What happens when you combine the athleticism of a world-class mountaineer, the charisma and good looks of a movie star, and the passionate leadership of a dedicated head of state? You get David Brower, another one of our Past Environmental Heroes, and a man who single-handedly founded more environmental conservation/activism groups—including Friends of the Earth, The League of Women Voters, and The Earth Island Institute—than any other person in US history. In addition to his prominence in the successful fight against the Echo Park Project and other U.S. Bureau of Reclamation (BuRec) dams in the 1950’s, Brower became one of the most prominent figures in creating the US Environmental Movement of the late 1960’s and early 1970’s.
Born in Berkeley, California on July 1, 1912, David Ross Brower first visited the High Sierras and Yosemite National Park when he was only six years old. Attracted to the US Environmental Movement through his passion for mountaineering, Brower made first ascents of more than 70 peaks in the western US. During World War II, he also served in the legendary 10th Mountain Division in which he led daring assaults involving hazardous rock climbing to overcome enemy positions. Not surprisingly, his amazing array of outdoor skills eventually led him to the Sierra Club where he proudly served as the first Executive Director (ED) from 1952 to 1969.
It was in this position that Brower achieved national fame—leading the opposition to several Bureau of Reclamation Dam proposals in Dinosaur National Monument (now Park) and the Grand Canyon. His advocacy also led to the establishment of nine national parks and seashores—including Kings Canyon National Park, Redwoods National Park, and Point Reyes National Seashore. Under his direction, the Sierra Club began publishing their now famous large-format “coffee table books” that combined mind-blowing outdoor photography with poignant and powerful conservation messages.
Brower was also one of the first environmental activists to feature full-page advertisements in prominent newspapers as a way of shifting public opinion and building grassroots support for his causes. Owing to his tireless drive and passion, the Sierra Club’s membership boomed—from 2,000 members (mostly in California) to 77,000 across the United States—during his 17 years as Executive Director.
Writing in Publishers Weekly, environmentalist and author Paul Hawken commented about Brower, “No single person created more ways and means for people to become active and effective with respect to the environment than David Brower.” Russell Train, Head of the Environmental Protection Agency under Presidents Richard Nixon and Gerald Ford continued with the plaudits, “Thank God for Dave Brower; he makes it so easy for the rest of us to look reasonable.”
Brower’s passion for the Earth and its inhabitants earned him international respect. He was nominated for the Nobel Peace Prize three times (in 1978 and 1979, and then in 1998—jointly with professor Paul Ehrlich). In 1998, Brower received the Blue Planet Prize for his lifetime achievements. His successful advocacy for many environmental causes led acclaimed author, John McPhee, to publish a series of articles and then a best-selling book entitled Encounters with the Archdruid. Brower liked the term “archdruid” so much that he used it in his e-mail address until his death in 2000.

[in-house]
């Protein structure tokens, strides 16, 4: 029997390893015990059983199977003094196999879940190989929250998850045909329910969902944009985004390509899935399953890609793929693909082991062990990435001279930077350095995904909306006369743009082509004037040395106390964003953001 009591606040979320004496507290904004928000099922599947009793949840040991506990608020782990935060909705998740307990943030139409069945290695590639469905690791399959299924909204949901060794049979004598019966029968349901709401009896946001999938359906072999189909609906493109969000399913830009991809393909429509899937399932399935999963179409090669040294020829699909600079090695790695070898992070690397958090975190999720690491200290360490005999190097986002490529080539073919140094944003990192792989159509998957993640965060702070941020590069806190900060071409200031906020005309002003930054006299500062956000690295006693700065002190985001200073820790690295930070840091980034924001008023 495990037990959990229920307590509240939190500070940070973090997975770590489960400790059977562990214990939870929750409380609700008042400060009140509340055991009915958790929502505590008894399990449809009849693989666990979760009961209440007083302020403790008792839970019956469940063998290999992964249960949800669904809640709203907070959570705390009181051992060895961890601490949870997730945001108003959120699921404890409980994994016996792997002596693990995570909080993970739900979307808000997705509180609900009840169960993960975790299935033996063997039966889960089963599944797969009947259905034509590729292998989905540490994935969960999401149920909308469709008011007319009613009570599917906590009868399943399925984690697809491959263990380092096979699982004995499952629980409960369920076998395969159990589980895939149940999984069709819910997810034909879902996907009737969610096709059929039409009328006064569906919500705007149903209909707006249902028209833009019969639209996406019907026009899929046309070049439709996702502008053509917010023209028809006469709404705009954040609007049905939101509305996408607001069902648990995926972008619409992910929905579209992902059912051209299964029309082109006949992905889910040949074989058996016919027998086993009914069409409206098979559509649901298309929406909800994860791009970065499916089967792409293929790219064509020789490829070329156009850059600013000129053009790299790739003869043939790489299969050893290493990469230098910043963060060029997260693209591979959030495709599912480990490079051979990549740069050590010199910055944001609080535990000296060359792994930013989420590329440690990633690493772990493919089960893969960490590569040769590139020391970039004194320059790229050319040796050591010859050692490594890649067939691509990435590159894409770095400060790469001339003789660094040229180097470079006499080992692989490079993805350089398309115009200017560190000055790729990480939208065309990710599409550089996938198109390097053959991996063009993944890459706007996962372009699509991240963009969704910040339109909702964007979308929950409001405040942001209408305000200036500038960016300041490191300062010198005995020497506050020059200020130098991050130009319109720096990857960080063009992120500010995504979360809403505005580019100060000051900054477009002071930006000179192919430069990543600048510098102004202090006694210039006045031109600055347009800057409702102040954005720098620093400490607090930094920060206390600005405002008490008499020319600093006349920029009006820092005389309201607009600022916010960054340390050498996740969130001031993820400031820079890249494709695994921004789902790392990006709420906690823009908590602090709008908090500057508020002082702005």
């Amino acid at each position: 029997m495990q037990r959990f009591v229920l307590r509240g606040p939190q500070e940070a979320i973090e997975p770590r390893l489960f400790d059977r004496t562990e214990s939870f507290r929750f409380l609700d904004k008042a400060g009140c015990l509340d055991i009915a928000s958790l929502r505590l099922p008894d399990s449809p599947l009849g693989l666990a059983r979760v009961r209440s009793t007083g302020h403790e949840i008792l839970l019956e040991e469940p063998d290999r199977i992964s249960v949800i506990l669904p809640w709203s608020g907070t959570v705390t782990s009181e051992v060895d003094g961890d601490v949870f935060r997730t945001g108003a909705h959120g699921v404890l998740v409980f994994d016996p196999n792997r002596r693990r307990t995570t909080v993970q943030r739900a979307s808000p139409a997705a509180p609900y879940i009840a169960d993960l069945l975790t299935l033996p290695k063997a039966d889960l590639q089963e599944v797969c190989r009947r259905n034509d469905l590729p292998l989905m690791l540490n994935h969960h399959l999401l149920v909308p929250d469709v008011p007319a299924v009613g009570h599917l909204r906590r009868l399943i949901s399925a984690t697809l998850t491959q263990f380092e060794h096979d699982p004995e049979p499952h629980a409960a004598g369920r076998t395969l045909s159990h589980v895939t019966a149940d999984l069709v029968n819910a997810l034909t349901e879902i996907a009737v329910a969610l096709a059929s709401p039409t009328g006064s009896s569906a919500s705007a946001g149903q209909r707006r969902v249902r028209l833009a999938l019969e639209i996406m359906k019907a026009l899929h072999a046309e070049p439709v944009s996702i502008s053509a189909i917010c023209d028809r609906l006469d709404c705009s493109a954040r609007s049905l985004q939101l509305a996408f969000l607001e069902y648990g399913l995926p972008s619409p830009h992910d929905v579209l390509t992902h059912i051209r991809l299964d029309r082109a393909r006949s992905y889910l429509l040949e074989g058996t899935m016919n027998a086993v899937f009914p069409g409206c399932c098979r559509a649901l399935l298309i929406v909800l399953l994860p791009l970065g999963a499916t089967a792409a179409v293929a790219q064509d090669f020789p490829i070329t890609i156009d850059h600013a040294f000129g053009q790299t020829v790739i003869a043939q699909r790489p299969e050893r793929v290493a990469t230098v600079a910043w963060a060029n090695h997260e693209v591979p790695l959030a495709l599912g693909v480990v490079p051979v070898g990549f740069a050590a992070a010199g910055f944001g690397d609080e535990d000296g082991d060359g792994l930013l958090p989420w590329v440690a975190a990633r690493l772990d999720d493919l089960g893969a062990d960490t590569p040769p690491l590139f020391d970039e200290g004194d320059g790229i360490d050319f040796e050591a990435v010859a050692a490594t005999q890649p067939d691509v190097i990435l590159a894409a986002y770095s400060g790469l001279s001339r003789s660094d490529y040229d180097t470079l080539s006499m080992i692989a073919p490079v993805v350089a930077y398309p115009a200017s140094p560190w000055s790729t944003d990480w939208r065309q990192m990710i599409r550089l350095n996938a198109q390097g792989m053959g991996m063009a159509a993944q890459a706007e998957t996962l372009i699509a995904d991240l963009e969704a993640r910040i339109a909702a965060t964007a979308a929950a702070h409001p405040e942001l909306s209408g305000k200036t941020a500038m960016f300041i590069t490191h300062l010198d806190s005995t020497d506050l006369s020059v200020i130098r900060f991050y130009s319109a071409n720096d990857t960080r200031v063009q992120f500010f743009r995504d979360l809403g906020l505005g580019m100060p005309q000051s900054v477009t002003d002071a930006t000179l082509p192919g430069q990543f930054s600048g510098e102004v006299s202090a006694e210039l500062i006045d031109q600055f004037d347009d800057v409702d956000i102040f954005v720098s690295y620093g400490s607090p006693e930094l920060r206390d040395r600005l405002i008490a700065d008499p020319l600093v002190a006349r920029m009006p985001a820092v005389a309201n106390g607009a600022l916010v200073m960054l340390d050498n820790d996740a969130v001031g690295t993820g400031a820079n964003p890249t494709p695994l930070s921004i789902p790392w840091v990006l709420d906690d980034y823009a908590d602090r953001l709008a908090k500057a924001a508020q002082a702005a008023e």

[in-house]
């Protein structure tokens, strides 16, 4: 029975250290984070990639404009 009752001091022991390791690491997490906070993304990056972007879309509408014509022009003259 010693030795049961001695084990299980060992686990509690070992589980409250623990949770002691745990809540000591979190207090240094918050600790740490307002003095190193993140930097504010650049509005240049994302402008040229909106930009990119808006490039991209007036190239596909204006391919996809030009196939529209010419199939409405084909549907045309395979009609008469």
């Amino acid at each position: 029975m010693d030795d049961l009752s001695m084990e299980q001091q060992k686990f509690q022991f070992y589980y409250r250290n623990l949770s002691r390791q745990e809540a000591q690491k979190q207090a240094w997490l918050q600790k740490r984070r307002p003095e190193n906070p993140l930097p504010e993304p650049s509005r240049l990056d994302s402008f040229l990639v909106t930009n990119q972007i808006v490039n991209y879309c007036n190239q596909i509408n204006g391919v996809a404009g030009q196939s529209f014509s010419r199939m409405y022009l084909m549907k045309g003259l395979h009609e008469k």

“I believe that the average guy in the street will give up a great deal, if he really understands the cost of not giving it up. In fact, we may find that, while we’re drastically cutting our energy consumption, we’re actually raising our standard of living.”
- David Brower, The Archdruid
“Polite conservationists leave no mark save the scars upon the Earth that could have been prevented had they stood their ground.”
– David Brower, The Archdruid
If he were still alive today, David Brower would certainly be in the forefront of the Climate Change battles. He never gave up on finding innovative ways of getting his environmental messages across to non-believers and naysayers. He was the most forceful —and also most controversial—conservation activist in the history of the US Environmental Movement. His brazen willingness to take and then defend positions that he believed in—even when they meant getting fired as Executive Director of the Sierra Club—represent exactly the type of person we need to assume the leadership role in solving the Climate Change crisis. Brower’s skills for organizing activist groups and then devising methods for rallying public support need to be carefully studied and then applied to our cause.
Text excerpted from book: “PROTECTING THE PLANET: Environmental Champions from Conservation to Climate Change” written by Budd Titlow and Mariah Tinger and published by Prometheus Books. Photo credit: Copyright Shutterstock (2)
Author’s bio: For the past 50 years, professional ecologist and conservationist Budd Titlow has used his pen and camera to capture the awe and wonders of our natural world. His goal has always been to inspire others to both appreciate and enjoy what he sees. Now he has one main question: Can we save humankind’s place — within nature’s beauty — before it’s too late? Budd’s two latest books are dedicated to answering this perplexing dilemma. “PROTECTING THE PLANET: Environmental Champions from Conservation to Climate Change”, a non-fiction book, examines whether we still have the environmental heroes among us — harking back to such past heroes as Audubon, Hemenway, Muir, Douglas, Leopold, Brower, Carson, and Meadows — needed to accomplish this goal. Next, using fact-filled and entertaining story-telling, his latest book — “COMING FULL CIRCLE: A Sweeping Saga of Conservation Stewardship Across America” — provides the answers we all seek and need. Having published five books, more than 500 photo-essays, and 5,000 photographs, Budd Titlow lives with his music educator wife, Debby, in San Diego, California.